THE LURÇAT HOUSE-STUDIO
The Lurçat house-studio
Fondation Jean et Simone Lurçat – Académie des beaux-arts
A masterpiece of the Paris Modernist movement, the house, which has been maintained in its original state with its décor and furniture, was listed as a historic monument in 2018.
The project to restore the house-studio will focus on highlighting André Lurçat’s innovative architecture and reinstating Jean Lurçat’s living and working spaces in this house where he lived from 1925 to the end of his life.
At the heart of the Fine Arts Paris & La Biennale, we invite the Jean and Simone Lurçat Foundation – Academy of Fine Arts to let the public discover the atmosphere of the Lurçat house-studio, through photographs of the spaces and a panel of works representative of Jean Lurçat’s creativity: tapestries, paintings, drawings…
Jean Lurçat (1892-1966)
Lurçat identified himself above all as a painter. He owed his initial training to Victor Prouvé. At the age of twenty he settled in Paris with his brother André, two years his junior.
He moved in Parisian artistic and intellectual circles, his apprenticeship with a fresco painter was halted by the First World War; Lurçat signed up in 1914. With the return of peace, the painter started a promising career and exhibited at the Salons and in galleries. Through his childhood friend the doctor Jean Dalsace and his wife Annie Bernheim, he met Pierre Chareau, and started a collaboration creating wallpaper, rug and tapestry designs for furniture made by his first wife Marthe Hennebert.
Lurçat in his studio, photographed by Thérèse Bonney, around 1926
He also worked occasionally on ballet sets and costumes. His interest in analysis led him to write a long article in the periodical Esprit, but he had the soul of a poet and expressed a part of his vision of the world in Mes domaines, a collection of poems about imaginary animals that came to life in his tapestries, the art form on which he concentrated during the final twenty-five years of his life and which led him to acquiring worldwide recognition, mainly with the Aubusson workshops. This multifaceted artist focused on the decorative arts was also very active in ceramics from the 1950s.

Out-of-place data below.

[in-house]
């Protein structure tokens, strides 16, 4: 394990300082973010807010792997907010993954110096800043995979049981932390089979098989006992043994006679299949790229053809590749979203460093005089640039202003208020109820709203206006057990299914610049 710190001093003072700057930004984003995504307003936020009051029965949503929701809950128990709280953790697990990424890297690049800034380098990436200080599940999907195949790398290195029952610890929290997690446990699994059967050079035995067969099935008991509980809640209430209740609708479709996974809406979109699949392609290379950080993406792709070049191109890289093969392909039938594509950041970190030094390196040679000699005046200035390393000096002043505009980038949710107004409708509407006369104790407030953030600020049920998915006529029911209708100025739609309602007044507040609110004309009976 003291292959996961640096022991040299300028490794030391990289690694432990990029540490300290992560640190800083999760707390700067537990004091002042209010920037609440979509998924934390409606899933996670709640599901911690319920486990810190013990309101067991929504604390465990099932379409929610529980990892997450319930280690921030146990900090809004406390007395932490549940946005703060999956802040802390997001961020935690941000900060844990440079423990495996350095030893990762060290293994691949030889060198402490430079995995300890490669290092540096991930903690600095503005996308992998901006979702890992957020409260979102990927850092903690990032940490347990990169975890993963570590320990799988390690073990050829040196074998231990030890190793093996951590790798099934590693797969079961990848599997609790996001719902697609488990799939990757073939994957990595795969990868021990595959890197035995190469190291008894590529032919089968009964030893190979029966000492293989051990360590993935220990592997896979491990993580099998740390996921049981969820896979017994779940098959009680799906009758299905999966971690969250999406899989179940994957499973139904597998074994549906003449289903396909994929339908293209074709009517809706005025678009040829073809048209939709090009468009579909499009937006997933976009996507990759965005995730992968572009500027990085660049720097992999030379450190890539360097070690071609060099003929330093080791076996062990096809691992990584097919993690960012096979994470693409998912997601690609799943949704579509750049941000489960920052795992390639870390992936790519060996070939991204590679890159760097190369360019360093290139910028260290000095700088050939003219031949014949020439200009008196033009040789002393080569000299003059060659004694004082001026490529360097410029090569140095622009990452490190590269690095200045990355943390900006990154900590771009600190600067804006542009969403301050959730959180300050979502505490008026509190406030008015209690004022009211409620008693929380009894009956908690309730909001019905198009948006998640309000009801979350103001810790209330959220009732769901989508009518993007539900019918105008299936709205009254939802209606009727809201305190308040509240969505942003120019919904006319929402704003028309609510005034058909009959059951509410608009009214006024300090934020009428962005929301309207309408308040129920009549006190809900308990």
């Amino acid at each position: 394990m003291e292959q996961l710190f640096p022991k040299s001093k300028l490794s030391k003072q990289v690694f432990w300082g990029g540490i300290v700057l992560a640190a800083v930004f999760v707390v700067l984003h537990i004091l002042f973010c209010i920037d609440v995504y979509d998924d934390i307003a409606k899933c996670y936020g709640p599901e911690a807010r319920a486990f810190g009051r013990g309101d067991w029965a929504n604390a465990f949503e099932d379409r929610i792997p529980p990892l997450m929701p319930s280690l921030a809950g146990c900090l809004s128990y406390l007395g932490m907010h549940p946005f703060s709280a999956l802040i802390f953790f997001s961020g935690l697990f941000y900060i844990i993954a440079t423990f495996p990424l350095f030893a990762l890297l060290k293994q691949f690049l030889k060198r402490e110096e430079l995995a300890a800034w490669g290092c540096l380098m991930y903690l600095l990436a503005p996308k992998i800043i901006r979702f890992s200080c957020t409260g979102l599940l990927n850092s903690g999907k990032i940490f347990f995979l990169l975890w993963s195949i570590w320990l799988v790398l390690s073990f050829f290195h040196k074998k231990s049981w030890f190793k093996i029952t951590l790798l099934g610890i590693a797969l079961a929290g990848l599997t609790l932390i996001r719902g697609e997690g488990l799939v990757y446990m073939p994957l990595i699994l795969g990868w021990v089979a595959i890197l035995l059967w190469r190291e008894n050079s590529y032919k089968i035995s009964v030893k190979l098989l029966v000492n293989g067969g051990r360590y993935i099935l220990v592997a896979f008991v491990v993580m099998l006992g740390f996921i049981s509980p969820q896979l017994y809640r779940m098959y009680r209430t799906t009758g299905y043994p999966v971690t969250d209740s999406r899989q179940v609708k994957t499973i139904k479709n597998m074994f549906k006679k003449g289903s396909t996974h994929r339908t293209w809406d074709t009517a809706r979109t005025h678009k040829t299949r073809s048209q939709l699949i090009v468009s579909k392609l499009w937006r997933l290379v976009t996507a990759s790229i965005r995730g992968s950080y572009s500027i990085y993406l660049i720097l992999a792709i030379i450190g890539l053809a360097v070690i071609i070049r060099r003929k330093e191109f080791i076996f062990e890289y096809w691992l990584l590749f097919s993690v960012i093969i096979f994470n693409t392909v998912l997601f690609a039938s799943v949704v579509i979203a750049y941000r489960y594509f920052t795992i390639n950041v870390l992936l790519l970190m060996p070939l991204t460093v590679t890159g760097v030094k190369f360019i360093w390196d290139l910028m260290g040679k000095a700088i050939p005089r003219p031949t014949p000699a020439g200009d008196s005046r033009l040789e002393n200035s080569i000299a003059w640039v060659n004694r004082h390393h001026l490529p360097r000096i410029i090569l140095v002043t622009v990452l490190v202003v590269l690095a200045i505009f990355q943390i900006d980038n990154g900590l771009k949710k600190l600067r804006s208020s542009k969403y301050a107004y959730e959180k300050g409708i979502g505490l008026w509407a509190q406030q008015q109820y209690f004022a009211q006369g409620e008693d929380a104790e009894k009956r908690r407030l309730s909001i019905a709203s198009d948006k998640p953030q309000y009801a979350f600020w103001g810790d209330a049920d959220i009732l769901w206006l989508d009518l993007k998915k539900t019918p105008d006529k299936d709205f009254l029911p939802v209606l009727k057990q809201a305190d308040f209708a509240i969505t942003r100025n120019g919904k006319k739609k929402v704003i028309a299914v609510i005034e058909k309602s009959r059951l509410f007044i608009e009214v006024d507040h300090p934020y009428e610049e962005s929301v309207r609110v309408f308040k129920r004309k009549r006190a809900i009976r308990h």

The Villa Seurat,
a Unique Architectural Ensemble
The Parc Montsouris quarter was developed later than the rest of the 14th arrondissement of Paris. It acquired its specific character thanks to the many artists who, since they could longer find accommodation in Montparnasse, found a haven of peace and greenery as well as land at reasonable prices there.
The Villa Seurat was largely designed by André Lurçat. Between 1924 and 1928, he received commissions from artists wanting to live in modern houses, often these came through the intermediary of his brother. This artist’s colony comprises, with the two villas built by Le Corbusier on the Rue du Docteur Blanche, and the Rue Mallet-Stevens in the 16th arrondissement, one of the three developments built in Paris between the wars.
Other architects contributed to the Villa Seurat’s fame. In 1926, Auguste Perret built a studio for the sculptor Chana Orloff, while Jean-Charles Moreux designed a house studio for the sculptor Robert Couturier a little later, in 1937.
The Villa Seurat very quickly attracted a community of artists; these included Dali, Foujita, Hasagawa, Gromaire, Derain, Soutine, Magnelli…as well as the writers Antonin Artaud, Samuel Becket, Henry Miller…
The Lurçat House-Studio
André Lurçat trained at the art schools of Nancy and then of Paris. Mobilised during the Great War, he returned to his studies and was awarded his architect’s degree in 1923. From then on, his interests were directed towards a form of architecture that had broken away from conventional architecture, considered unsuitable for the context and the social and technical evolutions he had seen.
The design of the house-studio at 4 Villa Seurat, for which the theme was functionalism, reveals the modernity of this young architect’s ideas, who recommended adopting a “new material”, reinforced concrete, and the use of colour on each floor of the residence. It illustrates the innovations in architecture and more generally in the arts to which the Lurçat brothers made an important contribution.
The house stands on one of the smallest sites of the housing development. On its rectangular plot, André Lurçat placed an L-shaped building on three levels. The monograph of his work published in 1929 indicates that the design of his brother’s house studio was induced by the site’s constraints;
“A house built on a very small plot of land in a street where construction is very dense, must derive all its interest from itself as it cannot rely on any view, or receive any qualities from the surrounding area. In this case it is a question of composing the plan so that the views, the perspectives and plays of light are all developed in the interior”.
Five years after the construction, Jean Lurçat asked his brother to create a second studio. The works increasing the height modified the building’s appearance. A terrace for relaxing was created.
After the restoration work supervised by the Académie des Beaux-Arts, the house will open to the public and to scholars.
Table with glasses, oil on canvas, 1923
@ Fondation Lurçat – ADAGP 2016
The exhibition around the Lurçat house-workshop
was conceived by Jean-Michel Wilmotte